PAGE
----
There was Civil Rights Act prior to this one, which according to United States Congress (1866), “An Act to protect all Persons in the United States in their Civil Rights ND furnish the Means of their Vindication. ” This first Civil Rights Act was for African Americans to have the same right to things as white people such as sue, inherit, lease, or buy property as whites does, as well as receive save punishment as whites in criminal acts. In 1964 it changed and was a huge Step for equal rights and to stop segregation for black people. This was a major step in U.

S as well as being very significant for African American History. The main focuses of the Civil Rights Act was voting rights, public accommodations, desegregation of public facilities, desegregation of public education, civil rights commission, nondiscrimination in Federally assisted programs, equal employment opportunity, registration and voting statistics, intervention and removal of cases, community relations services, and miscellaneous (The Drinker Congressional Center, 2014). These are all very important to African Americans gaining their freedom, and a means of coming a long ways since 1865.

African Americans struggled for their freedom for a very long time and before the Brown Decision and The Civil Rights Act African Americans tried to overcome segregation and racial discrimination through other means. African Americans during the sass’s were able to enjoy and bring racial uplift and pride to their communities and Harlem Artist wanted to get respect from those who still partake in racist ideas resulting in the Harlem Renaissance (Bowels, 2011 Harlem Renaissance from about the 1 ass’s lasting to about the sass’s was a cultural movement known as the New Negro Movement.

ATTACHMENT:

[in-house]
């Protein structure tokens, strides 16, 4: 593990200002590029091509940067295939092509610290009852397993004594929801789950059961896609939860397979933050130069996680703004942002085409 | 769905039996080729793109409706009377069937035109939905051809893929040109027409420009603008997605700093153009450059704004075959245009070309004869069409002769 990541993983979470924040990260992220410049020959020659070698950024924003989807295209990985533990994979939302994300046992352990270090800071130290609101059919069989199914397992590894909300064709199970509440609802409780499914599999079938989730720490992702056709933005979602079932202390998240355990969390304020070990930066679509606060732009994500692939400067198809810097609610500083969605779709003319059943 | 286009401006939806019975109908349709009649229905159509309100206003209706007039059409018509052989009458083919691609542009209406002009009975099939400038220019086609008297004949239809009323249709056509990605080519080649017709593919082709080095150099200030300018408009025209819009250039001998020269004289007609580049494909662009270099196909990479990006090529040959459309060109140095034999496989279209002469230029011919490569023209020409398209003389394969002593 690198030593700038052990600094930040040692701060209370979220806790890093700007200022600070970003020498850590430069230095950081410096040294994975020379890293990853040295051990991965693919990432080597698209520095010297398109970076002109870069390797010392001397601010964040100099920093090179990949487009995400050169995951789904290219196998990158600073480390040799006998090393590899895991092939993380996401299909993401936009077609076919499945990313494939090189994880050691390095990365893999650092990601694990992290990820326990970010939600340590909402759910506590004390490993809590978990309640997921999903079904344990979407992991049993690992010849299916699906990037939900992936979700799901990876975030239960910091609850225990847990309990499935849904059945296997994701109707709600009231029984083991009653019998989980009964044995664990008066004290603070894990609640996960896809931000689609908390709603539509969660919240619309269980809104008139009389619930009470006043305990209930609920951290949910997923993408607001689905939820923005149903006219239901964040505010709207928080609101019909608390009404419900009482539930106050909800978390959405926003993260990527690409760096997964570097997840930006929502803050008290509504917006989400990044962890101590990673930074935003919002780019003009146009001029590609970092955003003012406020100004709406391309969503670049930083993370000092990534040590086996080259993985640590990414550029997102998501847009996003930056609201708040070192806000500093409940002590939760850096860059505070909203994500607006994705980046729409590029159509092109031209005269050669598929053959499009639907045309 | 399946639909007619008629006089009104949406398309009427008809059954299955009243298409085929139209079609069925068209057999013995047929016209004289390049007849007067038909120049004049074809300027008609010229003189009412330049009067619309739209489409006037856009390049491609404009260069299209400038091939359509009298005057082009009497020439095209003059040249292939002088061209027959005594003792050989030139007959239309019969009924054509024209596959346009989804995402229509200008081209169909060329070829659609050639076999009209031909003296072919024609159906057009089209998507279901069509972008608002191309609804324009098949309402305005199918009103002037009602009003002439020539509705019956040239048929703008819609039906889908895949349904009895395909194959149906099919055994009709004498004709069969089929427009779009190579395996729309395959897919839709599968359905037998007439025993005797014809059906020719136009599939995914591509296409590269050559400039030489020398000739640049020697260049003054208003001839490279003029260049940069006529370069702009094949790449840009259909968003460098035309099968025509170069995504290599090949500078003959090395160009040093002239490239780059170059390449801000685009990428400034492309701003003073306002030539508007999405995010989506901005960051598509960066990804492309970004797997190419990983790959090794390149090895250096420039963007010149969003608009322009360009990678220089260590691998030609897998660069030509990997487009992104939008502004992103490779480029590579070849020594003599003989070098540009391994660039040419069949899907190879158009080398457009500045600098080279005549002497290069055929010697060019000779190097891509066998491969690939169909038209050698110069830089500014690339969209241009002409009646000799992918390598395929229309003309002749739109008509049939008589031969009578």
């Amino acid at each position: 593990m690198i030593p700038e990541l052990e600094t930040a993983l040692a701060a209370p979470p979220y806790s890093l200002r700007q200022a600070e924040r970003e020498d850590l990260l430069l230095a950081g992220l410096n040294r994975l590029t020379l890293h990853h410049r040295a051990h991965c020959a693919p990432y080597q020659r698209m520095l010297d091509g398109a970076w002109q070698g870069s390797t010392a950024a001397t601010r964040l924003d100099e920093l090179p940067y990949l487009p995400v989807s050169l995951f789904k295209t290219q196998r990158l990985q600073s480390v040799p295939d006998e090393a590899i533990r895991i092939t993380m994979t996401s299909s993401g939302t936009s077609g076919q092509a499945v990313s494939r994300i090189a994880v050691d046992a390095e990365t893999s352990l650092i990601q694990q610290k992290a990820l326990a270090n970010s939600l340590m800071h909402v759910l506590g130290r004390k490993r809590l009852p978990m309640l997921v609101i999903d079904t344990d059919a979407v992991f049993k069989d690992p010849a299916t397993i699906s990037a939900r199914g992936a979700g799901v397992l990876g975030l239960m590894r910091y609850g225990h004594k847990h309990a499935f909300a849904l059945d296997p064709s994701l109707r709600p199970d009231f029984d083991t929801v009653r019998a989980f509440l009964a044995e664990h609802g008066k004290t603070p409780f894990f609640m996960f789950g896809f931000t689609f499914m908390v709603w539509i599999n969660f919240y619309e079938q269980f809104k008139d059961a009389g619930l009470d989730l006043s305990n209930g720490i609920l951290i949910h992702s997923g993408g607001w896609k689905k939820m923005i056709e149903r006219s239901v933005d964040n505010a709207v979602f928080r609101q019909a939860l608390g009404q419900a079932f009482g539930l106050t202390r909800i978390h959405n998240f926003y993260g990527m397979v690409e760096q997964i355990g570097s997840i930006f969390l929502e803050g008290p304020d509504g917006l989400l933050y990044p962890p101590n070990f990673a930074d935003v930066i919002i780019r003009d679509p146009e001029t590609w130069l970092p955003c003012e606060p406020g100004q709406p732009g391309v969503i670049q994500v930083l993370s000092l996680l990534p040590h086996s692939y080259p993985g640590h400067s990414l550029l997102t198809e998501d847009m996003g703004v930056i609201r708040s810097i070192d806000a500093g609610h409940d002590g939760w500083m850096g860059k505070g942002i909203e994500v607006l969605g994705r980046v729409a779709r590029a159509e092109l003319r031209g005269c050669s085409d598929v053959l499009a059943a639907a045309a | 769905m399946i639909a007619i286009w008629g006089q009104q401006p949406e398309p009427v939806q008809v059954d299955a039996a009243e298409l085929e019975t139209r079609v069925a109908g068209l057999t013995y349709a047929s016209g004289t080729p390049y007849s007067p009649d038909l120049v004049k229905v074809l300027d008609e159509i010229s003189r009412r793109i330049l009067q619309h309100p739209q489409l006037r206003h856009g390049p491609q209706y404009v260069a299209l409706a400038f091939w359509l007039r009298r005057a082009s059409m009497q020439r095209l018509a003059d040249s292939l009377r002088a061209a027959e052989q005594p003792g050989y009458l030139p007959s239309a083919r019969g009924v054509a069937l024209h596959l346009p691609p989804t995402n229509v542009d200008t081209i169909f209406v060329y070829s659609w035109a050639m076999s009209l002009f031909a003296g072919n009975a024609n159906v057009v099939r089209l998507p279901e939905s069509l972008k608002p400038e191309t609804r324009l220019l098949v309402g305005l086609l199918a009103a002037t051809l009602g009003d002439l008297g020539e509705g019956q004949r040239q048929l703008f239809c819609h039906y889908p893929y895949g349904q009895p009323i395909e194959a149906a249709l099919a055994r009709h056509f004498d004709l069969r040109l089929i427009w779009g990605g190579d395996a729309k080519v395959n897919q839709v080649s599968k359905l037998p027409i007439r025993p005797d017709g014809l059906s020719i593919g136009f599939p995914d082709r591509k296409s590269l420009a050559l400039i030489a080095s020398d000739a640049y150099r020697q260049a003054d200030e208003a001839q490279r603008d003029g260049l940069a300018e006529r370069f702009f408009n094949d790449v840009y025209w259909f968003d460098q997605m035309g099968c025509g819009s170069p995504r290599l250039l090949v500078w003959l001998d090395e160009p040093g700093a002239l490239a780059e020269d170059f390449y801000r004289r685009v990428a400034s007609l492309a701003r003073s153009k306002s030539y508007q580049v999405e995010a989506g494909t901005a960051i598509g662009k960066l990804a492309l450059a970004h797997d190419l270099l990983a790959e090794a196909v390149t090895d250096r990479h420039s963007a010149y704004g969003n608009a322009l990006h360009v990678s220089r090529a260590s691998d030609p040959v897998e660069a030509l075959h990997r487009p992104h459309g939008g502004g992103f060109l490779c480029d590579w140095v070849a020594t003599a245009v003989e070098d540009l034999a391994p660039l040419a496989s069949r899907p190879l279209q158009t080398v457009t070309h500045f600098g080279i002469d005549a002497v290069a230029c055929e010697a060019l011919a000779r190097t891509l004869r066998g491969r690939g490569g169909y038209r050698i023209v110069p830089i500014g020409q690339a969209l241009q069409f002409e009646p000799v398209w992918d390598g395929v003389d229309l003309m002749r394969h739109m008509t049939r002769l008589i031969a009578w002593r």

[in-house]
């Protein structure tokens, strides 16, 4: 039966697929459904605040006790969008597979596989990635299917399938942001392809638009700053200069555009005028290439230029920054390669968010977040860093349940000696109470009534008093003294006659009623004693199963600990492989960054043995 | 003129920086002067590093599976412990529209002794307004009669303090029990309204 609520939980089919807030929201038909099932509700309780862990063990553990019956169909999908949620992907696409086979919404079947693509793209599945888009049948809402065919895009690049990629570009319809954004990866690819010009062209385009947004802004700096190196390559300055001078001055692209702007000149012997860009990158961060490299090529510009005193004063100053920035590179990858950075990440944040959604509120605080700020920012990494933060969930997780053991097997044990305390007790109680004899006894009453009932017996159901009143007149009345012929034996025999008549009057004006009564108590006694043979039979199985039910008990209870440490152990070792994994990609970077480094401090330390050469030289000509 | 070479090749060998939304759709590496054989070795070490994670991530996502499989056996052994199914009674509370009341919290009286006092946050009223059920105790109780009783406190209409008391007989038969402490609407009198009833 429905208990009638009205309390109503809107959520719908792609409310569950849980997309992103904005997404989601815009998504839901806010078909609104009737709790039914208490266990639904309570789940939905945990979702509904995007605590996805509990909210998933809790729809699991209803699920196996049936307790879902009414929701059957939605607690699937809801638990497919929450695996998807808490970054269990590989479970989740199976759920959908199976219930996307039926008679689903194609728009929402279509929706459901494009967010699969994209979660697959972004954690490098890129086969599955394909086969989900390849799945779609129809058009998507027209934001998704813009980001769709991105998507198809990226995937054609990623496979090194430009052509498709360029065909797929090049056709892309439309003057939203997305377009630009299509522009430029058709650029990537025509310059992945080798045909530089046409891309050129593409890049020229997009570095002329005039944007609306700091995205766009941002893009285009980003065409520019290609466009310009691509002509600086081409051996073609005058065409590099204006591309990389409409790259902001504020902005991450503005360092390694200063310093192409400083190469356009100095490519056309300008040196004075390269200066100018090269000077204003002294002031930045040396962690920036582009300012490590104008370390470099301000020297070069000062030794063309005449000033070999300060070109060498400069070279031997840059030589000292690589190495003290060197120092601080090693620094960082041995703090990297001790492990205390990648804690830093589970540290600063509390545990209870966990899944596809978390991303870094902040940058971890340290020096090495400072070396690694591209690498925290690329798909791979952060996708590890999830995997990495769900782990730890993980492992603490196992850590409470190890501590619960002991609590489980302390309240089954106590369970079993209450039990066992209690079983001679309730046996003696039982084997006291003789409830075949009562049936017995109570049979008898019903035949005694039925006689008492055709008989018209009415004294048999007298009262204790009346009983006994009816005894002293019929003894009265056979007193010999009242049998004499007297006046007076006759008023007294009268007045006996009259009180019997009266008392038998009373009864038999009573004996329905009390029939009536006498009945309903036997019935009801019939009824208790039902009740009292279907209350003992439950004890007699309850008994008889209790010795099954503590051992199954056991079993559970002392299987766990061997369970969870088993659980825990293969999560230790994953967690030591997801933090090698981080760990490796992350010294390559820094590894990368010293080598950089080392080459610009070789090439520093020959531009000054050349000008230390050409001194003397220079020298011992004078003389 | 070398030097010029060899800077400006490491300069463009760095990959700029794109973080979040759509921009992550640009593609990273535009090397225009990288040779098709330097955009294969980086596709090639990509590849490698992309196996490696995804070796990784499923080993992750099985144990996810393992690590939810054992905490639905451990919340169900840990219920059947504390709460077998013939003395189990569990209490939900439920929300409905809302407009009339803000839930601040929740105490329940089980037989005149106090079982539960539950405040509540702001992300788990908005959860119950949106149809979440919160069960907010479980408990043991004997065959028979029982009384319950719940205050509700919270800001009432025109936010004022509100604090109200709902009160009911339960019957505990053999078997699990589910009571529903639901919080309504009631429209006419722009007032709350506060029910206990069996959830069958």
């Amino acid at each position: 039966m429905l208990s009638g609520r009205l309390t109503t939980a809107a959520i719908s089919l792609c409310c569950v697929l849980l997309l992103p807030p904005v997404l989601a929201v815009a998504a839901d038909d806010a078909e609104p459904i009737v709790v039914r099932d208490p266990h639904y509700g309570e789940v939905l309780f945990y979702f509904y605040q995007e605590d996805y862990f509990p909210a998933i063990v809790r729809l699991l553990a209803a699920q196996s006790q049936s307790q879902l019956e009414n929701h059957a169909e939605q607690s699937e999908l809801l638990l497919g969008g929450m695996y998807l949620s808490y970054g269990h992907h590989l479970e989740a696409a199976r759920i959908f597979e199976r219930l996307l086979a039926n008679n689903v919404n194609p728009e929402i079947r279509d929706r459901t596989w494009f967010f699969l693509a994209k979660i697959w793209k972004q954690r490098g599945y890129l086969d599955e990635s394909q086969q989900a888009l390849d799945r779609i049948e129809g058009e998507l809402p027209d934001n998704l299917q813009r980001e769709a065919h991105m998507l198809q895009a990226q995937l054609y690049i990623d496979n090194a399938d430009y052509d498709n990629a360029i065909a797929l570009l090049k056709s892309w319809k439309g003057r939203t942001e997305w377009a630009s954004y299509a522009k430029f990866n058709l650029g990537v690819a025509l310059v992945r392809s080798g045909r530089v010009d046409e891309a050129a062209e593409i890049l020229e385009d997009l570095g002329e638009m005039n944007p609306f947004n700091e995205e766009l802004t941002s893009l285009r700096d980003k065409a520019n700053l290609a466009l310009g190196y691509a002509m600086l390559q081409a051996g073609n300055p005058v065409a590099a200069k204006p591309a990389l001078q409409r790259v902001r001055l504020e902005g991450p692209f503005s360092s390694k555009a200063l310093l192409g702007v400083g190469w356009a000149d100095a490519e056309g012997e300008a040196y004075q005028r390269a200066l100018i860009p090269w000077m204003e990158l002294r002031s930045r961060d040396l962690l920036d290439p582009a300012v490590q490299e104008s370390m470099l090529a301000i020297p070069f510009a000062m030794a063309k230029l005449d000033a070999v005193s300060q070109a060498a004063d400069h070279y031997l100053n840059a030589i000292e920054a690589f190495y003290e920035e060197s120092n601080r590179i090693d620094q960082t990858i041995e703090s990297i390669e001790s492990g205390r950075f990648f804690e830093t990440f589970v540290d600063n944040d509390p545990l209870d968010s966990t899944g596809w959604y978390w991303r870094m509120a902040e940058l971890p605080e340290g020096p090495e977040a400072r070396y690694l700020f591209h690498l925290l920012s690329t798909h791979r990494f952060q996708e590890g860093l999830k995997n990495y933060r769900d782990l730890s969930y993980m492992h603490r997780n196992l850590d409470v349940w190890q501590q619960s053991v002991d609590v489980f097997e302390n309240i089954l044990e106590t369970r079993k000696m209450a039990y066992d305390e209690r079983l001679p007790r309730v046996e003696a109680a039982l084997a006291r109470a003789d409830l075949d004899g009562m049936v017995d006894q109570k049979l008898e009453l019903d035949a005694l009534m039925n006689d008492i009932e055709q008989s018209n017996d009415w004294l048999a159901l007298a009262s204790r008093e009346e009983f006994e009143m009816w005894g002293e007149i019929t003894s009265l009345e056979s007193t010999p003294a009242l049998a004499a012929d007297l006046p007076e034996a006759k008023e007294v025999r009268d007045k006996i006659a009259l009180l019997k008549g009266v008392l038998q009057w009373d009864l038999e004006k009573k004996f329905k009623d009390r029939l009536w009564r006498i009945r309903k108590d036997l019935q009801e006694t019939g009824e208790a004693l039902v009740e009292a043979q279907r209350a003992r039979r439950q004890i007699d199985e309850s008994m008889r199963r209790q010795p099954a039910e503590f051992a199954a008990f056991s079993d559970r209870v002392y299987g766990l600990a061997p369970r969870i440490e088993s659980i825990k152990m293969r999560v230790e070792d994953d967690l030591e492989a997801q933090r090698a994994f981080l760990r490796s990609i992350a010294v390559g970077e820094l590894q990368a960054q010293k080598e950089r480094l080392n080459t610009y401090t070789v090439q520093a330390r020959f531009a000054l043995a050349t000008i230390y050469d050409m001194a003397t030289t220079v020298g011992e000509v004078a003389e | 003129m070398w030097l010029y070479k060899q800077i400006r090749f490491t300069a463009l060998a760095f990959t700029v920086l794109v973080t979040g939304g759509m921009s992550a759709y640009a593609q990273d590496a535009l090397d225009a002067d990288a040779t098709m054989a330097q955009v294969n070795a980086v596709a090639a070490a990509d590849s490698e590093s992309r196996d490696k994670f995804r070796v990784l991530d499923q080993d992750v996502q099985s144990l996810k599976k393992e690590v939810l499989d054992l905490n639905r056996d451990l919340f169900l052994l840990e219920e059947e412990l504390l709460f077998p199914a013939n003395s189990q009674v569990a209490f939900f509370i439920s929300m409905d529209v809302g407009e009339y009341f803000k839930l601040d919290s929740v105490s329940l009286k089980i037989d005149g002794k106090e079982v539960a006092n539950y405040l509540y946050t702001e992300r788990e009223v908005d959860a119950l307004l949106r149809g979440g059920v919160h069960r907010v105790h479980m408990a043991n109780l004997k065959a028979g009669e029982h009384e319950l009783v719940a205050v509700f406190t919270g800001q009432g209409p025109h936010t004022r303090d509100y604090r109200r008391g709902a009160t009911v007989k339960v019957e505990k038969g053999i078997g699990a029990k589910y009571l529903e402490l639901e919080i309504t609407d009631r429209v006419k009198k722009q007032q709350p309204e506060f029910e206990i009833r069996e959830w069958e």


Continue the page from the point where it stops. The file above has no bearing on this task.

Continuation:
During this period in time Harlem was a center for cultural talents, drawing black artists, musicians, writers, poets, photographers, and scholars. Many of them fleeing in from the South in order to find a place where they could freely express heir talents. Harlem Renaissance writers were extremely mobile, they felt joined, not alienated by their wondering, and they were a part of a huge migration of black people to the urban Northeast (Bremen, 1 990, peg. 48). Harlem was their home away from home, and they could always feel Harlem in their artistic endeavors.

The Harlem Renaissance was a means for blacks to express themselves as well as racial pride, and the New Negro and its demand for political and civil rights. Jazz and Blues music incorporated in the Renaissance drew whites in and there was interracial dancing. People who re known or represented the Harlem Renaissance would be Longs Hughes, Jessie Redmond Faucet, Counted Culled, Zorn Neal Hurst, Richard Bruce Nugent, Wallace Thurman, Claude McKay, Jean Toomey, Charlotte Mason, Carl Van Bechtel, Amy Spinning, Joel Spinning, Arthur Spinning, Annie Nathan Meyer, Walter Jewell, Louise Bryant, Fannies Hurst, Elaine LeRoy Locke, W.